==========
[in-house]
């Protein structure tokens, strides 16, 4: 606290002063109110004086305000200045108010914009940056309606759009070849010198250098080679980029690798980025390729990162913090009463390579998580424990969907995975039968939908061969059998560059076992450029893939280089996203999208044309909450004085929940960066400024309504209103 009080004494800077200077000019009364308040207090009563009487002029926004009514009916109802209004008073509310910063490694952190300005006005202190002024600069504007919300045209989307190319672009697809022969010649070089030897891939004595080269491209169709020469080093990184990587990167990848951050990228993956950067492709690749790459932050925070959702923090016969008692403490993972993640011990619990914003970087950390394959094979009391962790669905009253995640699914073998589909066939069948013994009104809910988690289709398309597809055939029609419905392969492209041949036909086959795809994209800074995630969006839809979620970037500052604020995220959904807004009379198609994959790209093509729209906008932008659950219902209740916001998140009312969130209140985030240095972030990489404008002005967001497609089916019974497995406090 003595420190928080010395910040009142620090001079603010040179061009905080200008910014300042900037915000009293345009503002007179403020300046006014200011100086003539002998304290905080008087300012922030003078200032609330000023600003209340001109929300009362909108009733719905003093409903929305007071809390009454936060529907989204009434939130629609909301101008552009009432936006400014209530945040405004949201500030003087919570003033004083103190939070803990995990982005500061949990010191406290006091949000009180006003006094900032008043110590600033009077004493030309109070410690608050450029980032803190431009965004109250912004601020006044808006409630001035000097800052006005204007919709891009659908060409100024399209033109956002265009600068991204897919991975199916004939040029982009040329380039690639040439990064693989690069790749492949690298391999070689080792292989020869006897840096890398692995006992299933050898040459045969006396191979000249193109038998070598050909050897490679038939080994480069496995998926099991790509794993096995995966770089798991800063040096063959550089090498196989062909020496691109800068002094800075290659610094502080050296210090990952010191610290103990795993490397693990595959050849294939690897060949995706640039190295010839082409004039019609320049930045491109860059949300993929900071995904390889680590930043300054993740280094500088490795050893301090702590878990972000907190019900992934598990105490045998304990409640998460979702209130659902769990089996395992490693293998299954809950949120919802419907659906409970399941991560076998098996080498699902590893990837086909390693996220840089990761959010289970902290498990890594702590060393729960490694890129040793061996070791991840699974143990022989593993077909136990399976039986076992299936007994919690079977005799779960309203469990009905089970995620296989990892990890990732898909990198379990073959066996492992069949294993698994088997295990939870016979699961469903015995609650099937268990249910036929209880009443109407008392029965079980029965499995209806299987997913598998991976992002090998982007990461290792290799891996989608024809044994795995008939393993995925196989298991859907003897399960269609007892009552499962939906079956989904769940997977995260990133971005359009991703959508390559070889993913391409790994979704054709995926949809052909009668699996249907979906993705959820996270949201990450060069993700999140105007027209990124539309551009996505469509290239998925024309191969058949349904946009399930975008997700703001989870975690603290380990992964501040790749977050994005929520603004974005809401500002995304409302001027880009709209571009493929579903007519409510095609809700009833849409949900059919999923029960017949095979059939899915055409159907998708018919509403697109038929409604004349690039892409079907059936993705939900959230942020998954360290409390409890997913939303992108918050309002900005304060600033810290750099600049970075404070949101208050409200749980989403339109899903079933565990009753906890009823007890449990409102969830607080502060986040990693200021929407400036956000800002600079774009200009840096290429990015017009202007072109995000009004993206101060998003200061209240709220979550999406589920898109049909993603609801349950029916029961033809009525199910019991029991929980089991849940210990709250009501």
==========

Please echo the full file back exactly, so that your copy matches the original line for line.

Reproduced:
[in-house]
């Protein structure tokens, strides 16, 4: 606290002063109110004086305000200045108010914009940056309606759009070849010198250098080679980029690798980025390729990162913090009463390579998580424990969907995975039968939908061969059998560059076992450029893939280089996203999208044309909450004085929940960066400024309504209103 009080004494800077200077000019009364308040207090009563009487002029926004009514009916109802209004008073509310910063490694952190300005006005202190002024600069504007919300045209989307190319672009697809022969010649070089030897891939004595080269491209169709020469080093990184990587990167990848951050990228993956950067492709690749790459932050925070959702923090016969008692403490993972993640011990619990914003970087950390394959094979009391962790669905009253995640699914073998589909066939069948013994009104809910988690289709398309597809055939029609419905392969492209041949036909086959795809994209800074995630969006839809979620970037500052604020995220959904807004009379198609994959790209093509729209906008932008659950219902209740916001998140009312969130209140985030240095972030990489404008002005967001497609089916019974497995406090 003595420190928080010395910040009142620090001079603010040179061009905080200008910014300042900037915000009293345009503002007179403020300046006014200011100086003539002998304290905080008087300012922030003078200032609330000023600003209340001109929300009362909108009733719905003093409903929305007071809390009454936060529907989204009434939130629609909301101008552009009432936006400014209530945040405004949201500030003087919570003033004083103190939070803990995990982005500061949990010191406290006091949000009180006003006094900032008043110590600033009077004493030309109070410690608050450029980032803190431009965004109250912004601020006044808006409630001035000097800052006005204007919709891009659908060409100024399209033109956002265009600068991204897919991975199916004939040029982009040329380039690639040439990064693989690069790749492949690298391999070689080792292989020869006897840096890398692995006992299933050898040459045969006396191979000249193109038998070598050909050897490679038939080994480069496995998926099991790509794993096995995966770089798991800063040096063959550089090498196989062909020496691109800068002094800075290659610094502080050296210090990952010191610290103990795993490397693990595959050849294939690897060949995706640039190295010839082409004039019609320049930045491109860059949300993929900071995904390889680590930043300054993740280094500088490795050893301090702590878990972000907190019900992934598990105490045998304990409640998460979702209130659902769990089996395992490693293998299954809950949120919802419907659906409970399941991560076998098996080498699902590893990837086909390693996220840089990761959010289970902290498990890594702590060393729960490694890129040793061996070791991840699974143990022989593993077909136990399976039986076992299936007994919690079977005799779960309203469990009905089970995620296989990892990890990732898909990198379990073959066996492992069949294993698994088997295990939870016979699961469903015995609650099937268990249910036929209880009443109407008392029965079980029965499995209806299987997913598998991976992002090998982007990461290792290799891996989608024809044994795995008939393993995925196989298991859907003897399960269609007892009552499962939906079956989904769940997977995260990133971005359009991703959508390559070889993913391409790994979704054709995926949809052909009668699996249907979906993705959820996270949201990450060069993700999140105007027209990124539309551009996505469509290239998925024309191969058949349904946009399930975008997700703001989870975690603290380990992964501040790749977050994005929520603004974005809401500002995304409302001027880009709209571009493929579903007519409510095609809700009833849409949900059919999923029960017949095979059939899915055409159907998708018919509403697109038929409604004349690039892409079907059936993705939900959230942020998954360290409390409890997913939303992108918050309002900005304060600033810290750099600049970075404070949101208050409200749980989403339109899903079933565990009753906890009823007890449990409102969830607080502060986040990693200021929407400036956000800002600079774009200009840096290429990015017009202007072109995000009004993206101060998003200061209240709220979550999406589920898109049909993603609801349950029916029961033809009525199910019991029991929980089991849940210990709250009501």